DALLAS — A proposed $3 billion intercity rapid passenger rail system would cut the more than five hour trip between Chicago to Detroit by almost two hours.
Ten trains a day would run at speeds up to 110 mph along the 300-mile inter-city corridor now served by Amtrak's Wolverine service, according to a preliminary route map. The project's preliminary environmental impact statement was unveiled this week at public hearings in Chicago, Gary, Ind., and Dearborn, Mich.
Partners in the initial study for the rail project include the Federal Railroad Administration and state transportation departments in Michigan, Illinois, and Indiana. The Michigan Department of Transportation developed the initial environmental study and is the lead state agency.
The train engines would be diesel powered rather than the electric models favored for higher speed rail projects. Sponsors said the lower speed, significantly less than the 200 mph pace proposed for bullet train projects in Texas and California, means the Midwest project can be built quicker and cheaper.
Dennis Hodges, a spokesman for the Indiana Passenger Rail Alliance, said it would cost too much to build an entirely new track system that could accommodate high speed bullet trains. Ridership increases only slowly on systems running at more than 110 mph, while construction and operating costs increase dramatically for trains capable of speeds in excess of 150 mph, he said.
Fares on the fast train will be competitive with airline tickets because the diesel trains can use much of the existing track and station infrastructure in the corridor, Hodges said.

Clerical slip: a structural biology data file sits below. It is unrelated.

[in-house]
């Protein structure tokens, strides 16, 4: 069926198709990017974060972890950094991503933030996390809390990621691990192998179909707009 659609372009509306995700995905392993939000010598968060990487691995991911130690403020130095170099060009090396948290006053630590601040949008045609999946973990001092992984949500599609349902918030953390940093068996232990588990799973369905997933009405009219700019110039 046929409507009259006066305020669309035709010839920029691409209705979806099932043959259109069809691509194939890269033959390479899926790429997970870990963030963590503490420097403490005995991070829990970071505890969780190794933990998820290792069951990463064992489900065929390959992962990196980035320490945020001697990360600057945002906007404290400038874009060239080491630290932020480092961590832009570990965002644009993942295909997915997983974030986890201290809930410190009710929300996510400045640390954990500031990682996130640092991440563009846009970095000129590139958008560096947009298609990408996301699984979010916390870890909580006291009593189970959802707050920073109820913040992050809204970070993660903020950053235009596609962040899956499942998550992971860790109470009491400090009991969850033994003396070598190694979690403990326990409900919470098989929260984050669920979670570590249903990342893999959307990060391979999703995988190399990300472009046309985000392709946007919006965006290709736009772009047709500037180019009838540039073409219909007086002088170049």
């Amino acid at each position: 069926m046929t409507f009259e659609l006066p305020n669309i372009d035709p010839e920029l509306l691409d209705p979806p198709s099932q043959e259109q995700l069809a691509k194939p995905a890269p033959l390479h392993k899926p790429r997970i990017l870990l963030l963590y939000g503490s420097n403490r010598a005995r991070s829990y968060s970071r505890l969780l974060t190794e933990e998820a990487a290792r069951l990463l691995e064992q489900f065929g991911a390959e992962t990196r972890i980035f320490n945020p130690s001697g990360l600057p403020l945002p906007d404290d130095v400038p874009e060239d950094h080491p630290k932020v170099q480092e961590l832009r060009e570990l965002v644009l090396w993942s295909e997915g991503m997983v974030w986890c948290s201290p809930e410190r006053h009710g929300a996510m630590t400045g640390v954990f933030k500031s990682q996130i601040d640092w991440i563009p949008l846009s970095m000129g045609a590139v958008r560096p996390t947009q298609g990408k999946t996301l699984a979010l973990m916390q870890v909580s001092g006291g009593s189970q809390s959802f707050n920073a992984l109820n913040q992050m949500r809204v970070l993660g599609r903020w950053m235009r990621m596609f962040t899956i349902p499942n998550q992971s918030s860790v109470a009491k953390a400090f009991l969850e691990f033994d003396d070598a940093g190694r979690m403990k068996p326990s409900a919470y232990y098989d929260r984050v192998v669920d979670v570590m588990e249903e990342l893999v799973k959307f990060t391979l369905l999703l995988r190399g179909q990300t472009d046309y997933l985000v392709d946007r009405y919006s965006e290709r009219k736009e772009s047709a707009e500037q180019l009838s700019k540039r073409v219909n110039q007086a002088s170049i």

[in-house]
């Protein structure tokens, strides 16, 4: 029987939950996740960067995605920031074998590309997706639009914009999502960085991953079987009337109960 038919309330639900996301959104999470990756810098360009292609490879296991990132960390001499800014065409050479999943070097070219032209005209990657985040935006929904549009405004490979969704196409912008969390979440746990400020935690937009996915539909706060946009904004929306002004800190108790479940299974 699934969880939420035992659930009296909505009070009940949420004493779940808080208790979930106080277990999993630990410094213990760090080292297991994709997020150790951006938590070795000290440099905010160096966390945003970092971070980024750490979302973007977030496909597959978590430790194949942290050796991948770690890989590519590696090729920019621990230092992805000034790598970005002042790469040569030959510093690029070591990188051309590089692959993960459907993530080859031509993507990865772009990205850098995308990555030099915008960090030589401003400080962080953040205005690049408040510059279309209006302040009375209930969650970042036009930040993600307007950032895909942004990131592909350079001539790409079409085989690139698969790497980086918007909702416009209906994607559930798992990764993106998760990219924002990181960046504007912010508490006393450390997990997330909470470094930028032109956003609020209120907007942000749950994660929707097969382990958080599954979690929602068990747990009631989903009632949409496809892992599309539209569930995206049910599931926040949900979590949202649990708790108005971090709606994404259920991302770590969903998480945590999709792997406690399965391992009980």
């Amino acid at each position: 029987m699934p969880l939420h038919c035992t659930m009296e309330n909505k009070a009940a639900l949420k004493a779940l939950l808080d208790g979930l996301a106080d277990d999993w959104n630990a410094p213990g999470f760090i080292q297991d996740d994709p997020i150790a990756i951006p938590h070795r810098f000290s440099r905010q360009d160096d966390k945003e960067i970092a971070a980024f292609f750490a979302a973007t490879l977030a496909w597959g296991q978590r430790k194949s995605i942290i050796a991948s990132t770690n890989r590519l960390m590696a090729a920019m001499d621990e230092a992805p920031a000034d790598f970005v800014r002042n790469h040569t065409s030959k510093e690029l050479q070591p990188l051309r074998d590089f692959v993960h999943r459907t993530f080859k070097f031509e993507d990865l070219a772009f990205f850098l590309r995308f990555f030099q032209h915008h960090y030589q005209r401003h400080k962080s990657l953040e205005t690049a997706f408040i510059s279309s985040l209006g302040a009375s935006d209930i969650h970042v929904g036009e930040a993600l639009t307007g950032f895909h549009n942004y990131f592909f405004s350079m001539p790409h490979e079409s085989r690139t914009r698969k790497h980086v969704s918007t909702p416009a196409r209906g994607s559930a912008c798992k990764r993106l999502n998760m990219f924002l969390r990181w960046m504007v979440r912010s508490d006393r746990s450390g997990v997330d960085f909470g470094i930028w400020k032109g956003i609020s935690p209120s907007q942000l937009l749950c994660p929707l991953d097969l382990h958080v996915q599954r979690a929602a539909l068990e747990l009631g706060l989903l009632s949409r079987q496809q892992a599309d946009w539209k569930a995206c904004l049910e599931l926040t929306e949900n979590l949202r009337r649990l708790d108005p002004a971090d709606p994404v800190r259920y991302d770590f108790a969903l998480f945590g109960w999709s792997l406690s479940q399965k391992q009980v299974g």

"Rail needs to be part of the transportation mix in Indiana and the Midwest," he said.
Travel time between the two cities would be cut from the currently scheduled 5 hours and 38 minutes to 3 hours, 46 minutes, according to the draft study.
The Wolverine line has one of Amtrak's worst on-time records due to heavy traffic on the mostly freight rail corridor. Monthly on-time rates ranged from only 21.5% to 39% for the Wolverine over the past 12 months, Amtrak said.
The three states have received more than $600 million of federal grants for projects to improve passenger rail service in the existing corridor, but no funding source has been identified for the intercity system.
The Chicago-to-Detroit proposal received a $3.2 million federal planning grant from the 2009 stimulus program, with $800,000 in matching funds from the states.
Total cost for the new fast rail system ranges from $2.4 billion to $2.98 billion, depending on which of several route and service options is finally selected. The states would have to provide a 20% match for federal grants to the project.
Annual maintenance and operation costs for the 300-mile system would total almost $160 million by 2035. Ridership by then would total 2.8 million passengers a year with system revenues of $162 million.